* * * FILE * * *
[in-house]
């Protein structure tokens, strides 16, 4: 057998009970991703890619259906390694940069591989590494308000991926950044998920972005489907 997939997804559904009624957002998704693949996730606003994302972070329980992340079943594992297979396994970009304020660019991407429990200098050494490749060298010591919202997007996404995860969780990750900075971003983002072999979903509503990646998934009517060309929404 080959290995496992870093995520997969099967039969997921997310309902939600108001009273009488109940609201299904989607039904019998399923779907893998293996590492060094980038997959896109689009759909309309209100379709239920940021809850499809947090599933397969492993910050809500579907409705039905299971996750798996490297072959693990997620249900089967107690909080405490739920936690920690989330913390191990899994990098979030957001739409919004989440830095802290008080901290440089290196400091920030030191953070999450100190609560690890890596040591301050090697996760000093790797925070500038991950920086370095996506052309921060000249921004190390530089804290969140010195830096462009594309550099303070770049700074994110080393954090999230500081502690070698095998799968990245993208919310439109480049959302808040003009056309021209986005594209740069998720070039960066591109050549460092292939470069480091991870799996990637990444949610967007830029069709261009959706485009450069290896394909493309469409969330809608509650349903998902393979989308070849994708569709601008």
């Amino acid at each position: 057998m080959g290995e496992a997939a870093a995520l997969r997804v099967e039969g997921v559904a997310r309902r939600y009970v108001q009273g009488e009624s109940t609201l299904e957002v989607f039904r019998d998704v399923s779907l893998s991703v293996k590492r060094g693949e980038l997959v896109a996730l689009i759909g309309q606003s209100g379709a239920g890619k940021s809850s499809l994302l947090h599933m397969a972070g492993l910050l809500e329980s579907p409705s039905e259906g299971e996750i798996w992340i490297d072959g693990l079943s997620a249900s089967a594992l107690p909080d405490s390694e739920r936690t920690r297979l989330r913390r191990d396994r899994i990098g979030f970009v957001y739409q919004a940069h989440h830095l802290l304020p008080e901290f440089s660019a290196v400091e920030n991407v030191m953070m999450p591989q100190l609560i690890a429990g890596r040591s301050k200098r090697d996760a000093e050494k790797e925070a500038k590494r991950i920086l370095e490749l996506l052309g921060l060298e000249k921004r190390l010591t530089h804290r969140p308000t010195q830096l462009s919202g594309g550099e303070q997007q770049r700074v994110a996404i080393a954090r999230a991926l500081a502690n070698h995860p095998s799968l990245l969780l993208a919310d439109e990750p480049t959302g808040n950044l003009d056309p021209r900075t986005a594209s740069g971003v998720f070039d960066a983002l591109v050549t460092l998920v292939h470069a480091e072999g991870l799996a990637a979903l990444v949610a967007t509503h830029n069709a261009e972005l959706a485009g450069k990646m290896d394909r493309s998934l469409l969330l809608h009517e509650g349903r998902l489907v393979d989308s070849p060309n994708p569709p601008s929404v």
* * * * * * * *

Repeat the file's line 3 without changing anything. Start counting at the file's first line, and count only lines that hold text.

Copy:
């Amino acid at each position: 057998m080959g290995e496992a997939a870093a995520l997969r997804v099967e039969g997921v559904a997310r309902r939600y009970v108001q009273g009488e009624s109940t609201l299904e957002v989607f039904r019998d998704v399923s779907l893998s991703v293996k590492r060094g693949e980038l997959v896109a996730l689009i759909g309309q606003s209100g379709a239920g890619k940021s809850s499809l994302l947090h599933m397969a972070g492993l910050l809500e329980s579907p409705s039905e259906g299971e996750i798996w992340i490297d072959g693990l079943s997620a249900s089967a594992l107690p909080d405490s390694e739920r936690t920690r297979l989330r913390r191990d396994r899994i990098g979030f970009v957001y739409q919004a940069h989440h830095l802290l304020p008080e901290f440089s660019a290196v400091e920030n991407v030191m953070m999450p591989q100190l609560i690890a429990g890596r040591s301050k200098r090697d996760a000093e050494k790797e925070a500038k590494r991950i920086l370095e490749l996506l052309g921060l060298e000249k921004r190390l010591t530089h804290r969140p308000t010195q830096l462009s919202g594309g550099e303070q997007q770049r700074v994110a996404i080393a954090r999230a991926l500081a502690n070698h995860p095998s799968l990245l969780l993208a919310d439109e990750p480049t959302g808040n950044l003009d056309p021209r900075t986005a594209s740069g971003v998720f070039d960066a983002l591109v050549t460092l998920v292939h470069a480091e072999g991870l799996a990637a979903l990444v949610a967007t509503h830029n069709a261009e972005l959706a485009g450069k990646m290896d394909r493309s998934l469409l969330l809608h009517e509650g349903r998902l489907v393979d989308s070849p060309n994708p569709p601008s929404v």